Now, I hate to be trite, but the taxpayers now own $30 billion dollars of stuff that is nearly impossible to value and, simultaneously, not going up in value (leaving only flat or down). JPM shareholders are getting roughly $1 billion in incremental earnings (I, obviously, would claim that when all is said and done that number will be lower, but that’s their number and we have no reason to believe that they don’t believe it to be accurate) for a fraction of the outlay in cash (and potentially not even the legal expenses, if indeed the above statement from The Times Online is true). And all the while, the Fed is standing guard over the gasping, bleeding body of Bear Stearns warding off further bidders? This isn’t the kind of intervention that I can honestly say sounds “above board.” To me, one either let’s Bear file for bankruptcy protection or they are bailed out–forcing a suitor onto them seems a bit weird.

Now begins the next chapter in this saga, exploring who profited from the demise of Bear and the source of the rumors that caused this whole mess.

Bear Stearns: Notes and Predictions

March 17, 2008

Wow. What a difference a day makes. Bear Stearns is now, apparently, being fire-sold for $2 a share to avoid being fire-sold for the values of it’s assets minus it’s liabilities.

I was reading the WSJ piece on the topic, and it seems like there was a lot of pressure applied by the Fed to ensure Bear got sold, with no regard for shareholders (the article states this, in essence). So counterparty risk is now secure. Great! But wouldn’t it have been better to run a real process and determine the value of the company? Wouldn’t it have been more valuable to not send the message that the “health of the financial markets” is more important than a firm’s sale occurring at their true equity value? (And aren’t both of those, taken together, a contradiction? Mis-valued assets was how this mess got started.)  So, let’s make some bold predictions! I don’t think they will all be right, but they are obviously all reasonable to me. I’ll show my hand and give the probability I ascribe to the prediction coming true, as well.

Prediction: Lots of shareholder lawsuits. K.K.R. was looking a bidding, so was J.C. Flowers, and the Fed says the deal needs to be done today, so they get crammed out. Who do you sue? Everybody of course! Hence JPM estimates $6b in costs for this transaction, first item listed–litigation. Probability: 100% (Bonus prediction: Someone notable from Bear joins in a lawsuit or files one themself! Probability: 50%)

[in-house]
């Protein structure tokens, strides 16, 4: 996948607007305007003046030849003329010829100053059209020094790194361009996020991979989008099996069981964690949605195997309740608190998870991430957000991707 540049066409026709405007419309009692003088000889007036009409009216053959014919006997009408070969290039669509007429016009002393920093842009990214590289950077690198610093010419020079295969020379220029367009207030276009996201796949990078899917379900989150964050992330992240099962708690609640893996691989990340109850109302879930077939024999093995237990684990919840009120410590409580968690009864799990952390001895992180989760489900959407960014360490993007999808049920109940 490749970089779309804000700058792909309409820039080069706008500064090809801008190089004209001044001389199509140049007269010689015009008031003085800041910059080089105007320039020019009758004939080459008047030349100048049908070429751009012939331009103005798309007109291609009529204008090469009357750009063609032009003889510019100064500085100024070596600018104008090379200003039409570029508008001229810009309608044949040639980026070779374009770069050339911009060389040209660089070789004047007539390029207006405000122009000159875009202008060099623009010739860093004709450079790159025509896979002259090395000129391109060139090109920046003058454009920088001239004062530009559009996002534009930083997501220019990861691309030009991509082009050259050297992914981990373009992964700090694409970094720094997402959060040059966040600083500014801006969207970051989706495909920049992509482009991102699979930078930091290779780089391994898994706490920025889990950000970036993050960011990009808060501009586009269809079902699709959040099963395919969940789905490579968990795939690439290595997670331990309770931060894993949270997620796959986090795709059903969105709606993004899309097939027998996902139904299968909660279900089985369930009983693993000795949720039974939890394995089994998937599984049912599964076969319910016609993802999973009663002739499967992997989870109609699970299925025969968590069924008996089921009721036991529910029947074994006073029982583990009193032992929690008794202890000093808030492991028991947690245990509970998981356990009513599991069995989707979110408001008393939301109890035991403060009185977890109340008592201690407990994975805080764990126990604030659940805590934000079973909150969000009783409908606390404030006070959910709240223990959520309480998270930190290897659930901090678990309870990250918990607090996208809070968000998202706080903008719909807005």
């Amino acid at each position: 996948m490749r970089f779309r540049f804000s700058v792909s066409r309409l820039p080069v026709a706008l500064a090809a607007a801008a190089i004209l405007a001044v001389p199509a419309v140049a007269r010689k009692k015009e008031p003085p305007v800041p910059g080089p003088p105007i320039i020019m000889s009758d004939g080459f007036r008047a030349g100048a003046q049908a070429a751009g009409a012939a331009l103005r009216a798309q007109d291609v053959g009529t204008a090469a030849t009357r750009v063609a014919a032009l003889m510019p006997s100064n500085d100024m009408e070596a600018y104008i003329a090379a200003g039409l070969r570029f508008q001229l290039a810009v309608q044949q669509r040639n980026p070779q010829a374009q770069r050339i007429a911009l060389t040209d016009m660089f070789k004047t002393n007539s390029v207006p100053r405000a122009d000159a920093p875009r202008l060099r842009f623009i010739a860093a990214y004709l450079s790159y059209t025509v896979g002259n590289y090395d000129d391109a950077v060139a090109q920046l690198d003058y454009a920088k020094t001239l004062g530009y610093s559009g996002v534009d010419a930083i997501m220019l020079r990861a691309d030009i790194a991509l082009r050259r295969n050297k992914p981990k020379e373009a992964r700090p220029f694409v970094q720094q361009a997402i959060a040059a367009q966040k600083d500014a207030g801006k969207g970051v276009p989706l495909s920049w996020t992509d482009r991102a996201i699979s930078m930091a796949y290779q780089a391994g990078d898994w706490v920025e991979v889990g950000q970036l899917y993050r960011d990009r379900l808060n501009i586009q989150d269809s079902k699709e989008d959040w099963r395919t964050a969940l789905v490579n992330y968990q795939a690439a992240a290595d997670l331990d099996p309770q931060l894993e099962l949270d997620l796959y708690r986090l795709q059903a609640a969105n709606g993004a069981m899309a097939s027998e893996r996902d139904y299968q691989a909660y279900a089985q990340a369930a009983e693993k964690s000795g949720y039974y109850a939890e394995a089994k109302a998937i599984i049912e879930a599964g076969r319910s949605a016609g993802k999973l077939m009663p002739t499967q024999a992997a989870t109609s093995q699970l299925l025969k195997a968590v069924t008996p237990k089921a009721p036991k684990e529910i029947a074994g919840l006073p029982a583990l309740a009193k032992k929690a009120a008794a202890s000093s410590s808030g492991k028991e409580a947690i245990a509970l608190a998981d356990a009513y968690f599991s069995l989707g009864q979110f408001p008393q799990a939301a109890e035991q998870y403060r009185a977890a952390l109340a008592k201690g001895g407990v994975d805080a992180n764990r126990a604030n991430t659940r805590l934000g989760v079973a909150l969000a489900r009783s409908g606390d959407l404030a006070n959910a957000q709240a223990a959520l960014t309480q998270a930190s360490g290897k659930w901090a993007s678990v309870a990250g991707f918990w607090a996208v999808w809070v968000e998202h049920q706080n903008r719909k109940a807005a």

Prediction: The price gets raised. A process wasn’t run, shareholders will demand more, and the Fed is taking $30 billion in risk. For $1 billion in accretion to earnings, and not even being in the first loss position on the toxic assets Bear is holding, why pay such a low price? This will become a problem for JPM. Keep in mind, this can be raised (the pruchase price) by having to pay out certain shareholders more than the bid price. For example, employees they wish to retain might have shares made whole at a higher level than the sale (you have 40k shares of BSC, you get $40 in JPM stock for each share if you stay, for example). Probability: 70%

Prediction: JPM will never see some of those assets add to their franchise. If the prime brokerage business really saw the kinds of outflows reported by the media (from Bear, that is) JPM could already be finding itself over-paying for that asset. And the mortgage and securitization business at Bear? Management for that business are at the top of that market in terms of knowledge and relationships–watch that business experience brain drain quickly. Probability: 70%

Prediction: Integration will be a nightmare. Culture clash will occur at many points in the process and within many businesses. JPM and Bear’s cultures aren’t compatible. Bear is a very raw environment and is very cut-throat. You’ll see this get ugly, fast. Big names on both sides will leave and power struggles will be common. Perhaps this is normal merger behavior, but it will be worse because the Bear employee have already been financially destroyed. You’ll see resentment for JPM from ex-Bear employees and silos form within the firm. It will be difficult to interact with certain parts of the firm depending on where you worked when JPM bought Bear. Ouch. Probability: 60%

Well, that’s it for now. I’m sure much more information will leak out as this deal develops. If this drags on or lots of game-changing information comes to light, I might revisit these later.